Lake District: Helicopter lifts stone for Scafell Pike repairs

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Image source, PA Media
Image caption,
As visitor numbers to Scafell Pike increase "human-related erosion is spiralling out of control"

Hundreds of bags of stone are being hoisted up England's highest mountain during a repair project.

About 250,000 walkers climb Scafell Pike every year and as a result its paths are being rapidly eroded, which is affecting wildlife and habitats.

Repairs to the footpath up from Wasdale Head, in the Lake District, are being carried out by charity Fix the Fells.

Most of the work will be carried out by rangers and volunteers using materials found on the mountain where possible.

It is due to take six months to complete and will see stonework replaced, paths defined and drains installed to prevent further erosion, and protect environmentally-sensitive upland grassland habitats.

For repairs to one stretch of path, a 360-degree excavator is needed, which will be flown on to the 3,209ft-high (978m) mountain in pieces and reassembled by specialist contractors.

Image source, PA Media
Image caption,
Machinery will be reassembled on Scafell Pike by specialists

Fix the Fells programme manager Joanne Backshall said it was "wonderful" so many people were enjoying the mountain and its surrounding peaks.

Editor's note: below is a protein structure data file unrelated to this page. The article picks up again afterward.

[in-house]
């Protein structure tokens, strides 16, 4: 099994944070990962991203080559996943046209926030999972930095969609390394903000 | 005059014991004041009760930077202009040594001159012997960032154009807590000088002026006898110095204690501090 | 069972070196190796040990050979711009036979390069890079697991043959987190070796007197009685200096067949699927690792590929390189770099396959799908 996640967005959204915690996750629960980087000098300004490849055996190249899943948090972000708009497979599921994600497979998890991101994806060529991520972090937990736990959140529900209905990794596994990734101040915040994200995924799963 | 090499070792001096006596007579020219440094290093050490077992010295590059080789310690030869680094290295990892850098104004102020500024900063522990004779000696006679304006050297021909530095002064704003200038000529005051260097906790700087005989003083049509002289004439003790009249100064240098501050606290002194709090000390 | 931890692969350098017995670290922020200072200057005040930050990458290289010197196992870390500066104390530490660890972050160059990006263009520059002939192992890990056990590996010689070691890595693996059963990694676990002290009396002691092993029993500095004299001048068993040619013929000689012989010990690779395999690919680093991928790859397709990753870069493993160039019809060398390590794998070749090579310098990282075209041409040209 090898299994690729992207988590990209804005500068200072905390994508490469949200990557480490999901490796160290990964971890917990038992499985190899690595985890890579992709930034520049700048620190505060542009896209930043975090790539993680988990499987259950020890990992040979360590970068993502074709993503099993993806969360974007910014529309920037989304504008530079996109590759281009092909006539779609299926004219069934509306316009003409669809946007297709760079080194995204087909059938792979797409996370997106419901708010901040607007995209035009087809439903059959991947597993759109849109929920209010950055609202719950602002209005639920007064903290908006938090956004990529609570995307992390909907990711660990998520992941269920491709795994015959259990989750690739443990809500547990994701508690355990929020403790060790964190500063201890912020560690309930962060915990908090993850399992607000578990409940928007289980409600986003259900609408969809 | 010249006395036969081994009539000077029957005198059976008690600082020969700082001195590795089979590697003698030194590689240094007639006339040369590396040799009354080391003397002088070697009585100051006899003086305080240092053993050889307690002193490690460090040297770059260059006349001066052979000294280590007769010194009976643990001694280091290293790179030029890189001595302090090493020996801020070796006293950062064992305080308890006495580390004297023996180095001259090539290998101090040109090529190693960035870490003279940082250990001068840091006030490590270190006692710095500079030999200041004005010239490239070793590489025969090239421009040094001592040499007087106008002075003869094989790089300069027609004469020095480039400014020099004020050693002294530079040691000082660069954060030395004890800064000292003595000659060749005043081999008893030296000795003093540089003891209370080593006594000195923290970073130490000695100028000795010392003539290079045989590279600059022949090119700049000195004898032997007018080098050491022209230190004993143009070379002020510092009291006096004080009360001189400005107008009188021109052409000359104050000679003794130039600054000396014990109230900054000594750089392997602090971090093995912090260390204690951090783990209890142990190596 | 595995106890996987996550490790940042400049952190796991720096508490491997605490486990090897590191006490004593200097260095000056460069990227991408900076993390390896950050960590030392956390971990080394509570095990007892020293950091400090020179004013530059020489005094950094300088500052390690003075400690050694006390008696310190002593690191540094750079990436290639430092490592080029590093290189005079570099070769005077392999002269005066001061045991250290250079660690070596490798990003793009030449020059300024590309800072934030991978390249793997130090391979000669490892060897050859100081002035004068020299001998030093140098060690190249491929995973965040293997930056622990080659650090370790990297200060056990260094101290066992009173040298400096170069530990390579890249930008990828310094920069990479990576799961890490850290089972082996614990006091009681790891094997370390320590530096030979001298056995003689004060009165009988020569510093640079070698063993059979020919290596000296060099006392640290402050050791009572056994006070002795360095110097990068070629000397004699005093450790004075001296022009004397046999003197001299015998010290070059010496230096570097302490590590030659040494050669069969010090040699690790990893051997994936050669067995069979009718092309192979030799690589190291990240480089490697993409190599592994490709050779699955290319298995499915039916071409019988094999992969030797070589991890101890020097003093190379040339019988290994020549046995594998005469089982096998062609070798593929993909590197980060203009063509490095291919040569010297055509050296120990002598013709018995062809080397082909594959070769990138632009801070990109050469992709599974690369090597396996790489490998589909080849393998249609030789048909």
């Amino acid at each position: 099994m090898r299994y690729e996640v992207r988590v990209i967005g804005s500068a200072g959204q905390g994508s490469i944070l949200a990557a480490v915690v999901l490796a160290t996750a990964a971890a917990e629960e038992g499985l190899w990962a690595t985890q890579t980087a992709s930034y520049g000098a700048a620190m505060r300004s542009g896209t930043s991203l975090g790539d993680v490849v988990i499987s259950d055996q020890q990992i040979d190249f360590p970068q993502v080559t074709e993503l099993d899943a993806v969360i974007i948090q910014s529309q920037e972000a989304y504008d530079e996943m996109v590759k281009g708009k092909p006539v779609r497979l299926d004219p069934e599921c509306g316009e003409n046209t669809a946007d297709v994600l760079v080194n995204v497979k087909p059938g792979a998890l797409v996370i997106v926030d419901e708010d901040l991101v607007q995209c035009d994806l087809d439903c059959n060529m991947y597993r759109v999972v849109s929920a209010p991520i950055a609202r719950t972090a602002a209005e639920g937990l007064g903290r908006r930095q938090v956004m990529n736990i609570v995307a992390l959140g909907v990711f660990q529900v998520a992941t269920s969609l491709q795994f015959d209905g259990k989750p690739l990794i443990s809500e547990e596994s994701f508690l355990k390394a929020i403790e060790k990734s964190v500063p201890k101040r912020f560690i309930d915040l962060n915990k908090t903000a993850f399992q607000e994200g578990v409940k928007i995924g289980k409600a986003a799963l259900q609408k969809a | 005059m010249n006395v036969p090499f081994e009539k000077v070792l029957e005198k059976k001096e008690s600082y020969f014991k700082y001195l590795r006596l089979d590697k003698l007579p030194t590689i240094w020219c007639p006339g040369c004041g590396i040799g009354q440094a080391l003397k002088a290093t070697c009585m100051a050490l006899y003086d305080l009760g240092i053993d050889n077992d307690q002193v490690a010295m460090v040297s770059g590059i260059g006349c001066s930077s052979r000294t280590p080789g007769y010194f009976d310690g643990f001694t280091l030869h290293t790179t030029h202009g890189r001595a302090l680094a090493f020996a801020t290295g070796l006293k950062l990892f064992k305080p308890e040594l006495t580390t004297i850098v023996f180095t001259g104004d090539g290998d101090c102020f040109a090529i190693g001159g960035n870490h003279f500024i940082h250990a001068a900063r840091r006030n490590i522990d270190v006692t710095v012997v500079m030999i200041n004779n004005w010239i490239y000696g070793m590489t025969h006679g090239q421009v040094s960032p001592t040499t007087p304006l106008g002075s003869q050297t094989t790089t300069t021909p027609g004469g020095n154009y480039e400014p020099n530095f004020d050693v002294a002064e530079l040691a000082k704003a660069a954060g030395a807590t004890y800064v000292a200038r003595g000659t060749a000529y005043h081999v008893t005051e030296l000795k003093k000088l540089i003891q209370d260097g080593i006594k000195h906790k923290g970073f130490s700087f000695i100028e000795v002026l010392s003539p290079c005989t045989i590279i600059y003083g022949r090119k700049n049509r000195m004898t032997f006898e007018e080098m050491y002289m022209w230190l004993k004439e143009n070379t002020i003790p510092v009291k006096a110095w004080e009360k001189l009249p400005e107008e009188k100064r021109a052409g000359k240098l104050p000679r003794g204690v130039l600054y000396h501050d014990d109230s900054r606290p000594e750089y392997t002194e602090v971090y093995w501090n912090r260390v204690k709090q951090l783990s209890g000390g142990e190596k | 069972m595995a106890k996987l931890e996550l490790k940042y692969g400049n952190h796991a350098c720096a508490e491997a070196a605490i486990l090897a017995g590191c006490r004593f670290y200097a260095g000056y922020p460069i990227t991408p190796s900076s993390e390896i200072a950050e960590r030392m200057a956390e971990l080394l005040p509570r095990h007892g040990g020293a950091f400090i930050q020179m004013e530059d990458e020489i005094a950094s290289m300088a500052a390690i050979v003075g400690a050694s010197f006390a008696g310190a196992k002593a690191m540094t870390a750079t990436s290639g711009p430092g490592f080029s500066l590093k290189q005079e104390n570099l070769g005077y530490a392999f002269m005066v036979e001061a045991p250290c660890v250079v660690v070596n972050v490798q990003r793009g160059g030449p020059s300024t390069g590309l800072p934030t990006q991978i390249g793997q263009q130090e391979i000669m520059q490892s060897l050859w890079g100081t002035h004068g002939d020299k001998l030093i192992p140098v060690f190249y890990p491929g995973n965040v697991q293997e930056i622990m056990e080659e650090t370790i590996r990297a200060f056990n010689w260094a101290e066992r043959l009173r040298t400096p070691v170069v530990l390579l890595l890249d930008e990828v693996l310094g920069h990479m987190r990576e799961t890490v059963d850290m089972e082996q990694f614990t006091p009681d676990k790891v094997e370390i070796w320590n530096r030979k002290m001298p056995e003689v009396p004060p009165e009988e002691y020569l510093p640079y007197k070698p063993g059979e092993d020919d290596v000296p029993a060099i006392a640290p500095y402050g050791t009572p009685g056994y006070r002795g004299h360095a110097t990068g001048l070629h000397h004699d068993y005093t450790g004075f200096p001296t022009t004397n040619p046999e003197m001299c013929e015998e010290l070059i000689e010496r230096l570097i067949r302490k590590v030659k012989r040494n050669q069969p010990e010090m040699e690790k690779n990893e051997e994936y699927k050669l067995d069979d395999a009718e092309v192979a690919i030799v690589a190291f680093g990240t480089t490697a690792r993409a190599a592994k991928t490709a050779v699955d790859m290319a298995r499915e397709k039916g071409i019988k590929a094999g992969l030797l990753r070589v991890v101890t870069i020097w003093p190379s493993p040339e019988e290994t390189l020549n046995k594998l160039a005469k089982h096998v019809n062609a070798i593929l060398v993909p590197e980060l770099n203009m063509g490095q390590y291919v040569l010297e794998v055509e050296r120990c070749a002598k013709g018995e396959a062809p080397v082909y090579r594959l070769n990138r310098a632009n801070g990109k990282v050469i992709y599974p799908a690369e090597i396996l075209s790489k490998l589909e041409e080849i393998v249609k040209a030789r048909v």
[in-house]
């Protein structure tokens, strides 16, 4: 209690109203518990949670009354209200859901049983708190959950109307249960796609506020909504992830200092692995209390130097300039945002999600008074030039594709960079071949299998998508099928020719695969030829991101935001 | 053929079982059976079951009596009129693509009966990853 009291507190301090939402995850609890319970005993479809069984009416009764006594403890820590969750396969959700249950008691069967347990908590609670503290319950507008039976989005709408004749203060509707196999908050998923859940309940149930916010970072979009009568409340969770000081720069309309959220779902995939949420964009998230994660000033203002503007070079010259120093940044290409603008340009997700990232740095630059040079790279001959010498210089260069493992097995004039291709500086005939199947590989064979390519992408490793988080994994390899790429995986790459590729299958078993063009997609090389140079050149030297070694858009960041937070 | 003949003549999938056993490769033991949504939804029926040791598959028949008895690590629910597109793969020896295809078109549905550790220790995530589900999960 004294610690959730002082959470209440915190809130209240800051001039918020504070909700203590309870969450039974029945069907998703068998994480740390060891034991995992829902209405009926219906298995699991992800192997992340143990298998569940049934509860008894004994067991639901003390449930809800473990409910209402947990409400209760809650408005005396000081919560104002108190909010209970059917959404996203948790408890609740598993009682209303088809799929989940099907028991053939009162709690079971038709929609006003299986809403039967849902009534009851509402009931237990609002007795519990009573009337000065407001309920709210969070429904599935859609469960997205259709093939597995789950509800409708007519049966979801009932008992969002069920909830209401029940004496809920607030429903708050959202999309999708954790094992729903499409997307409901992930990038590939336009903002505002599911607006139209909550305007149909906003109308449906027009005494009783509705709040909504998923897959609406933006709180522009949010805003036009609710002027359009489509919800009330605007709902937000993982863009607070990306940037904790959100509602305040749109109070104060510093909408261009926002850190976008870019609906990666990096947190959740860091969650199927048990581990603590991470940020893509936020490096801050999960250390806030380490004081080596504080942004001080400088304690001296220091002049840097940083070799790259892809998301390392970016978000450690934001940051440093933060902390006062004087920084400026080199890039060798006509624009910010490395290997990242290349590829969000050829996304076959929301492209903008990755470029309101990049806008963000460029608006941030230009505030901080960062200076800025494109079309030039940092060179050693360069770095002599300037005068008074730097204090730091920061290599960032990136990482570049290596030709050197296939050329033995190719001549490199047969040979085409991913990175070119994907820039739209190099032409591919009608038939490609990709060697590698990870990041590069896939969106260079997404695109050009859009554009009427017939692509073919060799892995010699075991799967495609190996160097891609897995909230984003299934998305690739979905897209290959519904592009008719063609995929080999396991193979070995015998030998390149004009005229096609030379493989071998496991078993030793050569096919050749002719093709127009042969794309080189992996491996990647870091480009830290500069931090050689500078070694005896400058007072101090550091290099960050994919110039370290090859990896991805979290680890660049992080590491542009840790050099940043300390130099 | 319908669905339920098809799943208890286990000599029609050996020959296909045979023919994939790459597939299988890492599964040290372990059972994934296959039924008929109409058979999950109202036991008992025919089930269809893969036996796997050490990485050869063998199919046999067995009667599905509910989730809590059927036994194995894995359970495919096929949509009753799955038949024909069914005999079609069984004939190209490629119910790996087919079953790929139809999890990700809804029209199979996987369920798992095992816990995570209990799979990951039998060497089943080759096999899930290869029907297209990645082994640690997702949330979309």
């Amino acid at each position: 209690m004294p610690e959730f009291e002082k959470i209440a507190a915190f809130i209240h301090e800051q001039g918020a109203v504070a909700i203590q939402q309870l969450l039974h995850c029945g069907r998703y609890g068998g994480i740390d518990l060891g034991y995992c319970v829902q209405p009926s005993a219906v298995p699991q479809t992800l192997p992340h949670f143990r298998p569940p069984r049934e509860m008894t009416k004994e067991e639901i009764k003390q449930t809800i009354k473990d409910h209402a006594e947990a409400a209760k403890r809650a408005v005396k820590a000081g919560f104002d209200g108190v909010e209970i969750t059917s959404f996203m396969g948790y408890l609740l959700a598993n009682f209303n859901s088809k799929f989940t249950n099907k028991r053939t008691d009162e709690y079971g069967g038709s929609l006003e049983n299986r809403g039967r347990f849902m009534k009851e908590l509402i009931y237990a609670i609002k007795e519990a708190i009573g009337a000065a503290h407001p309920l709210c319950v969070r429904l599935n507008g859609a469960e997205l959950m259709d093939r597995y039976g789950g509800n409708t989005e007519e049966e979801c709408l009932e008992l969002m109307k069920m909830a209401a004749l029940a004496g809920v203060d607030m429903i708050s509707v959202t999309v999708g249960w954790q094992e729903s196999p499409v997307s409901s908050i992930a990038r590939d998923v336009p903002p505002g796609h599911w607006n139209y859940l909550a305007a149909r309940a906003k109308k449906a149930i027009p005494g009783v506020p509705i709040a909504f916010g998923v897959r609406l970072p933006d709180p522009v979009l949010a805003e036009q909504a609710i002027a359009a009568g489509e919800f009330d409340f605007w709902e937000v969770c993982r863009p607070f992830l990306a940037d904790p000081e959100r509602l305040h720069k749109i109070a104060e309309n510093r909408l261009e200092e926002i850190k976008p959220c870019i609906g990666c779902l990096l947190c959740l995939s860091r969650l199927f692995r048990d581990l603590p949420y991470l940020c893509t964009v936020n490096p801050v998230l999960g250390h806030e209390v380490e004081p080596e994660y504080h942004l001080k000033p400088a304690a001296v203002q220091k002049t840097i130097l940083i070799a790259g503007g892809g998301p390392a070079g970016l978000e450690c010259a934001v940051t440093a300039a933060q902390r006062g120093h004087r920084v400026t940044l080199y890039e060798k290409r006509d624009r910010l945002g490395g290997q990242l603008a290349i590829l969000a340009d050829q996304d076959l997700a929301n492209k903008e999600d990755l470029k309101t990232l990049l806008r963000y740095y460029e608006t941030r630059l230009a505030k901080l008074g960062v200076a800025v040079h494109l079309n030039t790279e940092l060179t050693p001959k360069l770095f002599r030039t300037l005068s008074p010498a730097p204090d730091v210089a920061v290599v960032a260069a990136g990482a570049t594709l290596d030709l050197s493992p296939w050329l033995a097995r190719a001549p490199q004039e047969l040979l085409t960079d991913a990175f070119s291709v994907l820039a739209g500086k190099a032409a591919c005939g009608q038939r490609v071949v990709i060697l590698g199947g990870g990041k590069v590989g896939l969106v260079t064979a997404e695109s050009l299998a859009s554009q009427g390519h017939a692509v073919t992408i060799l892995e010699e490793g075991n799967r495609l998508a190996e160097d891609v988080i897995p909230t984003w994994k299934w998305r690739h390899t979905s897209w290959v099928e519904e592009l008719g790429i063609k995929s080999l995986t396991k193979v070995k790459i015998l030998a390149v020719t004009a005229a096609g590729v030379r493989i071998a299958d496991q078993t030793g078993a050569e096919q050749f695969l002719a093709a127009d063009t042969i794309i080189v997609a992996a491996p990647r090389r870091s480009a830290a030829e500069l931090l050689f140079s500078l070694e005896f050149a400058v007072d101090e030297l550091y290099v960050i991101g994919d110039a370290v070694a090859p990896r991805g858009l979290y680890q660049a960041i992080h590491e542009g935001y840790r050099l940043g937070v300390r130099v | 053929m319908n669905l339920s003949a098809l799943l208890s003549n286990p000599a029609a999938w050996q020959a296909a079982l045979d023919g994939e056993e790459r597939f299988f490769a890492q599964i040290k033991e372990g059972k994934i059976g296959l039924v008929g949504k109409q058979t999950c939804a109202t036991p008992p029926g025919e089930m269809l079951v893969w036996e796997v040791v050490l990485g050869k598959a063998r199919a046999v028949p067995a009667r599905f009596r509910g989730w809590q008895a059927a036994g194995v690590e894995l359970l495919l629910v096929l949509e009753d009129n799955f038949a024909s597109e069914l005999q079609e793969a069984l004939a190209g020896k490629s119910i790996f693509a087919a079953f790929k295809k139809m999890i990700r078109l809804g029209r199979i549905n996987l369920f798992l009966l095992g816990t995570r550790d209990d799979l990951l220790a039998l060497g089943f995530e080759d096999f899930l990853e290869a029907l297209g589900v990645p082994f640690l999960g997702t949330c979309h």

But she said: "With so many people using this route up Scafell Pike, human-related erosion is spiralling out of control and having a devastating effect on wildlife and habitats.

"The work we are doing to maintain and repair eroded footpaths on Scafell Pike is critically necessary to protect this iconic mountain, its environmentally sensitive habitats and this world-renowned scenic landscape, so that people can continue to enjoy this classic ascent and the natural beauty of the Lakes for years to come."

The National Trust is also urging visitors to help prevent further erosion by staying on the paths.

With social distancing still being followed, walkers are encouraged to step to the side of the path to let others pass, to help stop paths widening and surrounding grassland from being worn down.

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